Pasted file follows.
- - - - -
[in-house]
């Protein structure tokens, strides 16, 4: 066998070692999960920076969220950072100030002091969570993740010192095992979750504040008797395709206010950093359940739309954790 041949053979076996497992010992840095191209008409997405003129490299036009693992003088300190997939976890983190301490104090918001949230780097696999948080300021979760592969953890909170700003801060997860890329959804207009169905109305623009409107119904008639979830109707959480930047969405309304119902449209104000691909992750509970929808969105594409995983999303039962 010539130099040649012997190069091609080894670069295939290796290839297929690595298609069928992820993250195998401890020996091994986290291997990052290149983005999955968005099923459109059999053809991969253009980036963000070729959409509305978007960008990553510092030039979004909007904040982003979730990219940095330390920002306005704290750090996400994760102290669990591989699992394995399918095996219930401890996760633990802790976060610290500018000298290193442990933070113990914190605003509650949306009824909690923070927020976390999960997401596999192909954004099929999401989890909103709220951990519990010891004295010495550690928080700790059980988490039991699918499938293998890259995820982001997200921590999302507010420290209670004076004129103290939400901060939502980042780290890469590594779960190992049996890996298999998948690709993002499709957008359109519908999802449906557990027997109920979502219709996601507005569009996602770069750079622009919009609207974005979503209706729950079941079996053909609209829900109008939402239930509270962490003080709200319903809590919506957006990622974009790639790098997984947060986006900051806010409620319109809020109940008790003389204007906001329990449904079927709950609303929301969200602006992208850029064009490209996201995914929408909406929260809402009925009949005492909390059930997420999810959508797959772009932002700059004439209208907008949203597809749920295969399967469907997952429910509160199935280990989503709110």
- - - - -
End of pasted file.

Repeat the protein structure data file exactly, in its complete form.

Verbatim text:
[in-house]
């Protein structure tokens, strides 16, 4: 066998070692999960920076969220950072100030002091969570993740010192095992979750504040008797395709206010950093359940739309954790 041949053979076996497992010992840095191209008409997405003129490299036009693992003088300190997939976890983190301490104090918001949230780097696999948080300021979760592969953890909170700003801060997860890329959804207009169905109305623009409107119904008639979830109707959480930047969405309304119902449209104000691909992750509970929808969105594409995983999303039962 010539130099040649012997190069091609080894670069295939290796290839297929690595298609069928992820993250195998401890020996091994986290291997990052290149983005999955968005099923459109059999053809991969253009980036963000070729959409509305978007960008990553510092030039979004909007904040982003979730990219940095330390920002306005704290750090996400994760102290669990591989699992394995399918095996219930401890996760633990802790976060610290500018000298290193442990933070113990914190605003509650949306009824909690923070927020976390999960997401596999192909954004099929999401989890909103709220951990519990010891004295010495550690928080700790059980988490039991699918499938293998890259995820982001997200921590999302507010420290209670004076004129103290939400901060939502980042780290890469590594779960190992049996890996298999998948690709993002499709957008359109519908999802449906557990027997109920979502219709996601507005569009996602770069750079622009919009609207974005979503209706729950079941079996053909609209829900109008939402239930509270962490003080709200319903809590919506957006990622974009790639790098997984947060986006900051806010409620319109809020109940008790003389204007906001329990449904079927709950609303929301969200602006992208850029064009490209996201995914929408909406929260809402009925009949005492909390059930997420999810959508797959772009932002700059004439209208907008949203597809749920295969399967469907997952429910509160199935280990989503709110």